SPURS cruise ends

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Research vessel Sarmiento de Gamboa

Research vessel Sarmiento de Gamboa

The R/V Sarmiento de Gamboa arrived to Ponta Delgada, Azores, on April 12, and R/V Endeavor is expected to be at Narragansett a few days later. The SPURS spring 2013 cruise is finished and both vessels have achieved the collection of an impressive amount of high resolution oceanographic data, as well as the deployment of several autonomous sampling devices. The SPURS blog (Cruises, SPURS-March 2013) has reported several aspects of the work done. It has been one month of intensive sampling of the high salinity region in the central convergence of the North Atlantic subtropical gyre. The data we have recorded will contribute understanding how this maximum is formed and sustained.

Vesse track with the salinity values at 4 m (by O.Hernándex, LOCEAN)

Vesse track with the salinity values at 4 m (by O.Hernándex, LOCEAN)

During the 17 days the Sarmiento was in the SPURS central area, around 24N 38W, the surface salinity recorded by the underway sampling system evidenced that this salty pool is not so homogeneous and stable in time as some times has been understood. In fact the inhomogeneity had been anticipated, even with lower spatial resolution, by SMOS salinity maps and some numerical models. The figure (by O. Hernández, LOCEAN) shows the vessel track during these days with the salinity values at 4 m below the surface along it. One can see the salinity changes, even within a relatively small range of less than 0.3 salinity units, which occur on a single spot that we visited three times.

Location of all moving objects in the area

Location of all moving objects in the area

The information collected by our research vessel was complemented by the Endeavor measurements and data from surface drifters (almost 50 of them released from the Sarmiento during the cruise) and other devices deployed in the area (gliders, profiling floats, moored temperature/salinity recorders). This information, together with high resolution numerical model outputs, was transmitted every day to both vessels from land by other SPURS scientists at the NASA Jet Propulsion Laboratory and LOCEAN, Paris. Dedicated detailed weather forecasts for the SPURS area were also transmitted daily from ECMWF. We can see in the figure the location of all moving objects (including the ships) in the area as displayed by the on-board Geographical Information System on a certain day. This was also used for warnings to avoid collisions during the operations.

Prototype (designed by J.Salvador, ICM) that carries three temperature-conductivity recorders.

Prototype (designed by J.Salvador, ICM) that carries three temperature-conductivity recorders.

Besides the along track data showed above (complemented by underway continuous current profiling), the Sarmiento has recorded around 2000 temperature, salinity, fluorescence, dissolved oxygen profiles in the top 250 m with the towed undulating SeaSoar probe, more than 700 upper layer profiles with autonomous floats deployed for different periods in specific points inside the SPURS central box, and more than 170 hours of high temporal resolution (1 sec) near surface temperature and salinity (plus surface inclination in some units) measured by prototypes of drifters built by ICM and LOCEAN to obtain salinity values at 3, 9, 23 and 49 cm below the surface that will be used to derive the salinity vertical gradient in the very top layer for SMOS products validation. The figure below shows one of these prototypes (designed by J. Salvador, ICM) that carries three high resolution and accuracy temperature-conductivity recorders during a recovery operation at the end of a deployment period.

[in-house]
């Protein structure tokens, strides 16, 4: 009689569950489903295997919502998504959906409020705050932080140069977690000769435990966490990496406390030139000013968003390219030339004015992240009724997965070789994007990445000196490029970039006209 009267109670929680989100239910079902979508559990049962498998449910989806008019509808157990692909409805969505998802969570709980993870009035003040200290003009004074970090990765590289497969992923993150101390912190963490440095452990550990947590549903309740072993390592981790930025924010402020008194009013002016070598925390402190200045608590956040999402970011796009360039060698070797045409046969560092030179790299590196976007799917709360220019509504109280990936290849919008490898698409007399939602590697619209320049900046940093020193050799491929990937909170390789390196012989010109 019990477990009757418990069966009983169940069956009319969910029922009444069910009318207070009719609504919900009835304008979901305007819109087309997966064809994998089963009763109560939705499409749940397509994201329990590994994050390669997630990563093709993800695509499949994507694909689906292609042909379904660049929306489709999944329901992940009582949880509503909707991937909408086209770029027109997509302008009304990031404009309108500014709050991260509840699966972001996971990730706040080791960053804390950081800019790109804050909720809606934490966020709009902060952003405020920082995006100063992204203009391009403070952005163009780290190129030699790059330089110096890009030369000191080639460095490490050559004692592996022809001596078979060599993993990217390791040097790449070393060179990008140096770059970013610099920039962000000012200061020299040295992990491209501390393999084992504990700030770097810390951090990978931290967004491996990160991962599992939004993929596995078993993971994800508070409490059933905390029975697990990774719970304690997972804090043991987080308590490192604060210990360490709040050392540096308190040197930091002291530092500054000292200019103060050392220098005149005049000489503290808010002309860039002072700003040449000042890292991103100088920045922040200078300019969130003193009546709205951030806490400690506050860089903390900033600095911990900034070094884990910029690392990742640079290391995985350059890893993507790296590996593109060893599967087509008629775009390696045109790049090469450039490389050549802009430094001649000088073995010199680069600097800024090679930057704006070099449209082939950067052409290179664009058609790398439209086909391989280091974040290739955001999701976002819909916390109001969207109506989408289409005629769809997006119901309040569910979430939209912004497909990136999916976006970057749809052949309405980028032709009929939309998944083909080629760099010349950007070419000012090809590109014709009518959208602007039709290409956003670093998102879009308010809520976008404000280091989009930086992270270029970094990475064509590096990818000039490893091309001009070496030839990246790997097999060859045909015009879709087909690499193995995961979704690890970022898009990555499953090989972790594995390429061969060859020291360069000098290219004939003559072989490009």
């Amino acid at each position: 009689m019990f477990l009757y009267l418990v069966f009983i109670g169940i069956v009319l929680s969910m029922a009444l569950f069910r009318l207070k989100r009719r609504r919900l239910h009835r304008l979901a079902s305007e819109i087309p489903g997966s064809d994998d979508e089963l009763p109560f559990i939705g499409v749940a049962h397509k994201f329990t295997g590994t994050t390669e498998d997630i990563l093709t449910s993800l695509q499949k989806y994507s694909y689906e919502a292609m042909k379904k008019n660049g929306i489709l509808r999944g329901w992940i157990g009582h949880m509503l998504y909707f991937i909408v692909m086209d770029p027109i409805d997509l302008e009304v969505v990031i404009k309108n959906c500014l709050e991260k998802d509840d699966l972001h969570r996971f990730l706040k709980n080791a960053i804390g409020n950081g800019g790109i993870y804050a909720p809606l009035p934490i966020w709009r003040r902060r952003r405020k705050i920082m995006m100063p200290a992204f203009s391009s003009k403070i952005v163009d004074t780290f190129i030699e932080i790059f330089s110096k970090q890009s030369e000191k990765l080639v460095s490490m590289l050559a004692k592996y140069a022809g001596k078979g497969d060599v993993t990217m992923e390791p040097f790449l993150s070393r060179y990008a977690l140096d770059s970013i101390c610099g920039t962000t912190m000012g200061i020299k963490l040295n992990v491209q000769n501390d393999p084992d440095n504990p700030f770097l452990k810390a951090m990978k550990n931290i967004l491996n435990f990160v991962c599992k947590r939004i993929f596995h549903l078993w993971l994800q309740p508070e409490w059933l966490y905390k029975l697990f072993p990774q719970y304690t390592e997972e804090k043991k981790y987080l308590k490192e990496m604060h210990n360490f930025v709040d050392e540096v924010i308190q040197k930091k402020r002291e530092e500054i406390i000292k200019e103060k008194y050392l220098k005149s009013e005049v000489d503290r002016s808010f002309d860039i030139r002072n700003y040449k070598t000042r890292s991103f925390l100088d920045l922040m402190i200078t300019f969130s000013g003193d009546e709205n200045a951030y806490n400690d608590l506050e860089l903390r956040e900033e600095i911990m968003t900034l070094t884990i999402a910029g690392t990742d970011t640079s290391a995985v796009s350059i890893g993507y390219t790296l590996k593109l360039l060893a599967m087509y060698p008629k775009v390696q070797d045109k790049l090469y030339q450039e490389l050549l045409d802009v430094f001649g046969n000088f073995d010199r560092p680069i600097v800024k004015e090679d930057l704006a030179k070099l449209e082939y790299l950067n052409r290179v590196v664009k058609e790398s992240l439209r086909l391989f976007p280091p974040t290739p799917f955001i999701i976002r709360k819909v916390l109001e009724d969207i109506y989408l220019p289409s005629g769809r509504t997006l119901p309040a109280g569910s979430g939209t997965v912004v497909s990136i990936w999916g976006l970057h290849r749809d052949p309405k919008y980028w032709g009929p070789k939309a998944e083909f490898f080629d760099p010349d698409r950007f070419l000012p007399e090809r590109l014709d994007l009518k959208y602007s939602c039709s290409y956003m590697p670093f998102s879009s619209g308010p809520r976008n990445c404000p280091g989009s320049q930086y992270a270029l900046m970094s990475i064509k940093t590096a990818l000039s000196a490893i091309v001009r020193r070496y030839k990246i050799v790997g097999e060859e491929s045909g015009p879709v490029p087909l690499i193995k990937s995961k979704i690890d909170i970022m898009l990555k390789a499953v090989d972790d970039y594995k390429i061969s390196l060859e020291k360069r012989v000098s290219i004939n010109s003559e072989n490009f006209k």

Temperature and salinity recorded by the SeaSoar during the regular survey in the first week of Sarmiento in the SPURS area (by J. Busecke, LDEO, U. Columbia)

Temperature and salinity recorded by the SeaSoar during the regular survey in the first week of Sarmiento in the SPURS area (by J. Busecke, LDEO, U. Columbia)

A three-dimensional representation of the temperature and salinity recorded by the SeaSoar during the regular survey in the first week of Sarmiento in the SPURS area (by J. Busecke, LDEO, U. Columbia) synthesizes the main characteristics of the observed phenomena that can provide information on the mechanisms that supply fresher water to the central salty pool to compensate for the continued evaporation and maintain the overall salinity values. Fresh and warm 100 m deep water can be seen in the southern part of the sampled area, while relatively fresh and cool water with weak surface signature but large vertical extent is detected in the northern side. These water masses due to their different density either intrude (north) or slip on (south) the high salinity water in the center of the area. Further analysis of all the information collected during the cruise will for sure help understanding better the dynamics of this peculiar ocean region.